YOU KNOW YOU’VE DONE IT — you realized right as you were about to walk through the metal detector at airport security that you had a penny and two quarters in your pocket, and hastily threw it into the plastic bin with your shoes. Then, as you took everything out in the rush to get out of the way, you left the change there.

Don’t worry — you’re not alone. It turns out a crazy amount of people leave money at TSA checkpoints each year and never return to pick it up. Just last year, TSA made $765,759.15 in this loose cash, which, according to federal law, becomes the property of TSA as soon as they collect the unclaimed money and hand it over to their financial office for counting. So no, you can’t try and claim it back after you’ve left the airport.

TSA is going to put the money into its “Special Fund” account, which goes towards financing their airport security operations. And the amount has been going up a lot over the last several years. As recently as 2008, the amount of money collected was just over $383,000. Even last year, it was just under $675,000, making the amount of money collected in 2015 a pretty precipitous rise. Perhaps in a good economy, people are a little less careful about holding onto their loose change?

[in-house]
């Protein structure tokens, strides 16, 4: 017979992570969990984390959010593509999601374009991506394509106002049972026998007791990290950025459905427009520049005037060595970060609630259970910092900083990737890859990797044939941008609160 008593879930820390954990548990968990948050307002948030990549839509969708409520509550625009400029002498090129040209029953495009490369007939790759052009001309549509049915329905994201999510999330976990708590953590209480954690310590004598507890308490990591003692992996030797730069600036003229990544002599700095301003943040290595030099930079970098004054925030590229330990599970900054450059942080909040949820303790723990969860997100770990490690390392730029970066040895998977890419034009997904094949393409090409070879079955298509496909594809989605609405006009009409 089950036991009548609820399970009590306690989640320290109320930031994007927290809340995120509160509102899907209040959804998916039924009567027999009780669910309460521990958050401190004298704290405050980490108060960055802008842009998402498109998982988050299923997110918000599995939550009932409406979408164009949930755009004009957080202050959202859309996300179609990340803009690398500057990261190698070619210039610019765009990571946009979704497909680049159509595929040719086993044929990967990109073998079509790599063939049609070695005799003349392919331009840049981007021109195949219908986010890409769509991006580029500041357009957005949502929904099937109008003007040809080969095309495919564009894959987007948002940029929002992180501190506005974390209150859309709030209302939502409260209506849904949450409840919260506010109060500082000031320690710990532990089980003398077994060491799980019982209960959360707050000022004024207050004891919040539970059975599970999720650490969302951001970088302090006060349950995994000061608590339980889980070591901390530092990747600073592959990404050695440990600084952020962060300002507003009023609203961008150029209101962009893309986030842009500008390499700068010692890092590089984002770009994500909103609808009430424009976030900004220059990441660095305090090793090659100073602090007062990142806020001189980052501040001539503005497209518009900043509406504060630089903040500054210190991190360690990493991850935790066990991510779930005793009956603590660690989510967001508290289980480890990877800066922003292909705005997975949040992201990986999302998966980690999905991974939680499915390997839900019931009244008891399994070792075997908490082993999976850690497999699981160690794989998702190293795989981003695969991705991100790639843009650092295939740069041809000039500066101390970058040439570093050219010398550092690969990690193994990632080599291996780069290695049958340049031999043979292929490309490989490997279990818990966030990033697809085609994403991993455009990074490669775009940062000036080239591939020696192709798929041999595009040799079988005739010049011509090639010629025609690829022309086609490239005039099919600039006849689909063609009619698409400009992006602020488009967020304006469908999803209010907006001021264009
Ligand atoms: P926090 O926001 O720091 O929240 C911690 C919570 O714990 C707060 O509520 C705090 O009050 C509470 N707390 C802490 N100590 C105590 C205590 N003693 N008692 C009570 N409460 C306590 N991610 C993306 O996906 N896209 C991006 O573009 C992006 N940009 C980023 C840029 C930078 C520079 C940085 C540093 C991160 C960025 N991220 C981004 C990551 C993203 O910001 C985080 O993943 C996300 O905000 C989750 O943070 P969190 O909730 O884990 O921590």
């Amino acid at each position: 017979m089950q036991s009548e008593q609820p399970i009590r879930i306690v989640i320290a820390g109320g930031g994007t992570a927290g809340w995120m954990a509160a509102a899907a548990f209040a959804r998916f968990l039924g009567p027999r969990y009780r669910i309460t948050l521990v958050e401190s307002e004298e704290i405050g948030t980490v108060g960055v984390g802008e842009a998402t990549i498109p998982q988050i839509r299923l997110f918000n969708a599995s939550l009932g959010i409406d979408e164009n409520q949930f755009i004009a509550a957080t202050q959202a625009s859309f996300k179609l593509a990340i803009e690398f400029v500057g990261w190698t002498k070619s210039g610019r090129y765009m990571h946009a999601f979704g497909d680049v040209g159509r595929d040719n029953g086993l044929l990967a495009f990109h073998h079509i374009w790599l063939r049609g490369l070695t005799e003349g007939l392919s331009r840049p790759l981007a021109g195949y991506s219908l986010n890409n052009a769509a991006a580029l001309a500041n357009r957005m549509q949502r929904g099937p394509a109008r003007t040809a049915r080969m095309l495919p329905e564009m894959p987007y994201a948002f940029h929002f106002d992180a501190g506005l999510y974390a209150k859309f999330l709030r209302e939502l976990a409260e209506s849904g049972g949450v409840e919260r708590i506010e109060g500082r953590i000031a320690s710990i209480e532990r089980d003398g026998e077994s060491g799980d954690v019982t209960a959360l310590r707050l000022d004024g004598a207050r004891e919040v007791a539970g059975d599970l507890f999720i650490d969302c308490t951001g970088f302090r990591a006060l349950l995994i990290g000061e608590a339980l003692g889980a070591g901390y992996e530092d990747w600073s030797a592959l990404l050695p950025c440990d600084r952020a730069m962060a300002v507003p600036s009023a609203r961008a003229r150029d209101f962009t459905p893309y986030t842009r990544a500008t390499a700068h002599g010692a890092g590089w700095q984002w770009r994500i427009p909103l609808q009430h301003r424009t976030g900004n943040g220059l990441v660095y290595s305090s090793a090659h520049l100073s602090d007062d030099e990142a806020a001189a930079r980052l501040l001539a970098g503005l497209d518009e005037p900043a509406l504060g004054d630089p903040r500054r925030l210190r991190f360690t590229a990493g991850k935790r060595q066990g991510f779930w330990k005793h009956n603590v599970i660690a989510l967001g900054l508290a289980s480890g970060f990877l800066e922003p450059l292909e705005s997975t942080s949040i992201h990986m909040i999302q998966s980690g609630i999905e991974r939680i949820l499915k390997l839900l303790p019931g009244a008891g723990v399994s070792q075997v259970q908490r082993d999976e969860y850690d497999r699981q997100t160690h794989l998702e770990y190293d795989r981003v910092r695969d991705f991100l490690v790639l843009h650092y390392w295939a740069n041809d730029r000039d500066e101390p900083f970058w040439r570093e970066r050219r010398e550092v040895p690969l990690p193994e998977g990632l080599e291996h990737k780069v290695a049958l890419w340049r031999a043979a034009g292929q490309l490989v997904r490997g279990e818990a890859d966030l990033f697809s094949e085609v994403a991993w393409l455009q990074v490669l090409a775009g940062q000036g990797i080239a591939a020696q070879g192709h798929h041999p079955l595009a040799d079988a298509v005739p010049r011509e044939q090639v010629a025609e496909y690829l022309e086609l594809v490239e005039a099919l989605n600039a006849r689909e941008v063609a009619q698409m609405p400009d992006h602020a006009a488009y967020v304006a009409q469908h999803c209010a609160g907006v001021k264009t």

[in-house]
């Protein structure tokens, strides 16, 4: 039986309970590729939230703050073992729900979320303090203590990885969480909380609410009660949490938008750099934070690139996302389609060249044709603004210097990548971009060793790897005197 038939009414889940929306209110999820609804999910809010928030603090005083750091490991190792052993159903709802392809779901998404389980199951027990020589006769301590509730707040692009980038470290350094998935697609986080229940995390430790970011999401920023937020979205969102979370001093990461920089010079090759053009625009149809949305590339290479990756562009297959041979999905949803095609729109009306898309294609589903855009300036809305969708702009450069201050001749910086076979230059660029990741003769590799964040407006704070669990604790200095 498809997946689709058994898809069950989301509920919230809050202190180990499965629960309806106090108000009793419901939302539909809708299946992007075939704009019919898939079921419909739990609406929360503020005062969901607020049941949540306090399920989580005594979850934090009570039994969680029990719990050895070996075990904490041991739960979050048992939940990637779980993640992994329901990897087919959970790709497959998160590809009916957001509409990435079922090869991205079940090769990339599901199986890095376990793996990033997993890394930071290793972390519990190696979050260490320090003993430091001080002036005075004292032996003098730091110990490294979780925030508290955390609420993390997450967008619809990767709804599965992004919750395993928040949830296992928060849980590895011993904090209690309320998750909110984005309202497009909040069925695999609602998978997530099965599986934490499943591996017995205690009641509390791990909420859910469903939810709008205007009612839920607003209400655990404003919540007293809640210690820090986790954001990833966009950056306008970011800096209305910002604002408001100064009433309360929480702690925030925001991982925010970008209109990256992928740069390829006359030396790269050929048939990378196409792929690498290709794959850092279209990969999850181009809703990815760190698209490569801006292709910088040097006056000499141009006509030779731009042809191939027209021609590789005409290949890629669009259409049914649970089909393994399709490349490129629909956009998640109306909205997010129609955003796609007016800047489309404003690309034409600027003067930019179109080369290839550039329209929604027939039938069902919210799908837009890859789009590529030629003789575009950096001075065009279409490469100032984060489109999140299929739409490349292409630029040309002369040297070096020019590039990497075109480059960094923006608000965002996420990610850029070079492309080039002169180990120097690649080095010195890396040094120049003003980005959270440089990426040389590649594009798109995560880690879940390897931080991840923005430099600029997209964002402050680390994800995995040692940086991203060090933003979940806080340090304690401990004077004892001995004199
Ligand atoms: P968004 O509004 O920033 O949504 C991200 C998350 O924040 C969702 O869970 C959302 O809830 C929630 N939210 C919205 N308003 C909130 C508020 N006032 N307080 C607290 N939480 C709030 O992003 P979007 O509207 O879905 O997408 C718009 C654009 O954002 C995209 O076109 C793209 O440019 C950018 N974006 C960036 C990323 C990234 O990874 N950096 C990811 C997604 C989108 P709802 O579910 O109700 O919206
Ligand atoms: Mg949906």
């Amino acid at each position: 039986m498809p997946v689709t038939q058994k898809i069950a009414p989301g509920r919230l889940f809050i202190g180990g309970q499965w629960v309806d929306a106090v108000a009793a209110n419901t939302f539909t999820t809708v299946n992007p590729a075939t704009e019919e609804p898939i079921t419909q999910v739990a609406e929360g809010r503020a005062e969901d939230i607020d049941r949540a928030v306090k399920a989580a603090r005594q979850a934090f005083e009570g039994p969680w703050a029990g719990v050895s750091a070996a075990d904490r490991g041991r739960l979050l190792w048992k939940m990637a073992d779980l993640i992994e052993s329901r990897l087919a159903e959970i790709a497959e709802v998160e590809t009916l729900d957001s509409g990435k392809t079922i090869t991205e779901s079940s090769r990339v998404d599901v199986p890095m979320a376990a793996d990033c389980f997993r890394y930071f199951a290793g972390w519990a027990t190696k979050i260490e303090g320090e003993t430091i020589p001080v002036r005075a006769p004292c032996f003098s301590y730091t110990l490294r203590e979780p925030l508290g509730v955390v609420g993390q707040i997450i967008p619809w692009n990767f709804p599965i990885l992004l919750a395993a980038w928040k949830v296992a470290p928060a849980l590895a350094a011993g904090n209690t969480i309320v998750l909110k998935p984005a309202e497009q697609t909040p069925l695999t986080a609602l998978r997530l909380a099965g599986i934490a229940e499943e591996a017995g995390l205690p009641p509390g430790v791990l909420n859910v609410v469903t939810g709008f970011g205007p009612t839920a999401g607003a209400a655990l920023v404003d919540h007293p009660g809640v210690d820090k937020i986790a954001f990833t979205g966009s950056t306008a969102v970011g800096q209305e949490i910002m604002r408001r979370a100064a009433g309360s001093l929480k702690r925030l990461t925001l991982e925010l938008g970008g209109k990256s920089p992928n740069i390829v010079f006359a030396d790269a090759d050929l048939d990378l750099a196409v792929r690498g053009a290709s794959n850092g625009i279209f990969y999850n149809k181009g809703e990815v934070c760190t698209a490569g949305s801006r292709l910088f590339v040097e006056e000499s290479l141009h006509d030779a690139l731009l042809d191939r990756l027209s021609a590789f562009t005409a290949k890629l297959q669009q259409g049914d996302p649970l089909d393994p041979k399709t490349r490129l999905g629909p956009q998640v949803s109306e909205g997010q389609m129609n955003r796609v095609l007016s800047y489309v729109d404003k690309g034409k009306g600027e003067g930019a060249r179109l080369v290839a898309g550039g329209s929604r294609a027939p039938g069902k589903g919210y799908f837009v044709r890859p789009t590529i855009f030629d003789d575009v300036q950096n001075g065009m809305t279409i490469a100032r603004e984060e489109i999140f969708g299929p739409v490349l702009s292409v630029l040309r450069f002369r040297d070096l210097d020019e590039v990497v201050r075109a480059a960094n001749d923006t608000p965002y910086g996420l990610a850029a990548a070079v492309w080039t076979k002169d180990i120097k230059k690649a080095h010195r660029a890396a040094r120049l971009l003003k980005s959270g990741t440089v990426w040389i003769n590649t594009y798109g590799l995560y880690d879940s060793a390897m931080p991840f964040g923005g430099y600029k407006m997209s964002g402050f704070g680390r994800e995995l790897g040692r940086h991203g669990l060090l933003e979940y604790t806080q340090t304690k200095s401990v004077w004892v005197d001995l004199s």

Some airports collect more money than others — JFK International Airport in New York collected nearly $44,000 last year, according to the New York Times, while the international airport in Pago Pago, American Samoa, collected a mere $1.99. Plenty of people leave foreign currency in the bins as well, which TSA also collects and then exchanges into US dollars — they picked up around $9,200 in foreign cash last year.

If you, like most people, aren’t a giant fan of airport security, you might find that you have another option, though: more and more airports are setting up change donation boxes right before airport security to raise money for local non-profits. The Denver Airport uses the money to help the city’s homeless, while Phoenix’s boxes support the local USO.

In a statement, the TSA said, “TSA makes every effort to reunite passengers with items left at the checkpoint, however there are instances where loose change or other items are left behind and unclaimed.” There are quite a lot of instances, apparently. And considering the sheer thanklessness of doing the job of a TSA officer, I personally hope they’re taking a buck or two out of the day’s haul to get themselves a much-deserved beer after work.

h/t: USA Today and The New York Times

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